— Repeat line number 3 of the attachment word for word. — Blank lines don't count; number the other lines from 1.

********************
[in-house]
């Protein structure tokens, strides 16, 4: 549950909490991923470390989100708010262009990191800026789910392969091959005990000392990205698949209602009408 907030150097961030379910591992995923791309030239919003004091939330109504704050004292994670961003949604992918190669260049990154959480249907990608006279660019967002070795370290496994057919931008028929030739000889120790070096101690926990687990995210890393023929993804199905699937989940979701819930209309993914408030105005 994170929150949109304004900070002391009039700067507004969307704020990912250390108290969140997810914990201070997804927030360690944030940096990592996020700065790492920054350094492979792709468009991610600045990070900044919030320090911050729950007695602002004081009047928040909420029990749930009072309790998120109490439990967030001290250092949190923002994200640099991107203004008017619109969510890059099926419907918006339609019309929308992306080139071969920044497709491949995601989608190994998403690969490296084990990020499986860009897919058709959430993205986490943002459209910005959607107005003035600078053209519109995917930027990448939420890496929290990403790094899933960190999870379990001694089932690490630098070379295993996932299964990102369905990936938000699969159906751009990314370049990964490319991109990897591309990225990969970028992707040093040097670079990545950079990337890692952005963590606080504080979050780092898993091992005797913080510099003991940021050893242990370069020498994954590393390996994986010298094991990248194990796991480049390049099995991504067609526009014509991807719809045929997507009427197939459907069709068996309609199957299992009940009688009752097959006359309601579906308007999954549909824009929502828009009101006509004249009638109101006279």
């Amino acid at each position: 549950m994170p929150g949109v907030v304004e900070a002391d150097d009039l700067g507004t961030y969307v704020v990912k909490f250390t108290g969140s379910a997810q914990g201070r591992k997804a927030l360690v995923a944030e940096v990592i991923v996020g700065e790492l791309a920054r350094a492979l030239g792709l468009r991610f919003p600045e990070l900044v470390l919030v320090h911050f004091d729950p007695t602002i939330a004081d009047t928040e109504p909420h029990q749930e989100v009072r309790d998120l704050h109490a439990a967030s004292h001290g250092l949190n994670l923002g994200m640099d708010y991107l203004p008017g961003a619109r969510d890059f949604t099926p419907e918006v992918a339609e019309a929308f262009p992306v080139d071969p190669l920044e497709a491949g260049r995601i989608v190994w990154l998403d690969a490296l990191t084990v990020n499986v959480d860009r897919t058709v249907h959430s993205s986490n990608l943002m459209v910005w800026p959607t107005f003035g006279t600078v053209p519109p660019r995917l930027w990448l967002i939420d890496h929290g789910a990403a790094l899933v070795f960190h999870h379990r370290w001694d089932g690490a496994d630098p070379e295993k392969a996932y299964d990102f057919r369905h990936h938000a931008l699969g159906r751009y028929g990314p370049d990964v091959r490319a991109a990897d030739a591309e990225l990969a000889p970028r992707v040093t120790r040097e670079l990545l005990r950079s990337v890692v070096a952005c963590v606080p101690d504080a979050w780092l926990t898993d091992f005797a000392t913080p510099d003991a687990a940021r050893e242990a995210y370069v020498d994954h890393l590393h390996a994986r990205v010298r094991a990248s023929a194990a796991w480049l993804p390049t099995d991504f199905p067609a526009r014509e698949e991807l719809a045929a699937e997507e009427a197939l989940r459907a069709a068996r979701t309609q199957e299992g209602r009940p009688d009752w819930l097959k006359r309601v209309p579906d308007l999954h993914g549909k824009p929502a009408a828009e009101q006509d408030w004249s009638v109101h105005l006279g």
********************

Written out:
């Amino acid at each position: 549950m994170p929150g949109v907030v304004e900070a002391d150097d009039l700067g507004t961030y969307v704020v990912k909490f250390t108290g969140s379910a997810q914990g201070r591992k997804a927030l360690v995923a944030e940096v990592i991923v996020g700065e790492l791309a920054r350094a492979l030239g792709l468009r991610f919003p600045e990070l900044v470390l919030v320090h911050f004091d729950p007695t602002i939330a004081d009047t928040e109504p909420h029990q749930e989100v009072r309790d998120l704050h109490a439990a967030s004292h001290g250092l949190n994670l923002g994200m640099d708010y991107l203004p008017g961003a619109r969510d890059f949604t099926p419907e918006v992918a339609e019309a929308f262009p992306v080139d071969p190669l920044e497709a491949g260049r995601i989608v190994w990154l998403d690969a490296l990191t084990v990020n499986v959480d860009r897919t058709v249907h959430s993205s986490n990608l943002m459209v910005w800026p959607t107005f003035g006279t600078v053209p519109p660019r995917l930027w990448l967002i939420d890496h929290g789910a990403a790094l899933v070795f960190h999870h379990r370290w001694d089932g690490a496994d630098p070379e295993k392969a996932y299964d990102f057919r369905h990936h938000a931008l699969g159906r751009y028929g990314p370049d990964v091959r490319a991109a990897d030739a591309e990225l990969a000889p970028r992707v040093t120790r040097e670079l990545l005990r950079s990337v890692v070096a952005c963590v606080p101690d504080a979050w780092l926990t898993d091992f005797a000392t913080p510099d003991a687990a940021r050893e242990a995210y370069v020498d994954h890393l590393h390996a994986r990205v010298r094991a990248s023929a194990a796991w480049l993804p390049t099995d991504f199905p067609a526009r014509e698949e991807l719809a045929a699937e997507e009427a197939l989940r459907a069709a068996r979701t309609q199957e299992g209602r009940p009688d009752w819930l097959k006359r309601v209309p579906d308007l999954h993914g549909k824009p929502a009408a828009e009101q006509d408030w004249s009638v109101h105005l006279g």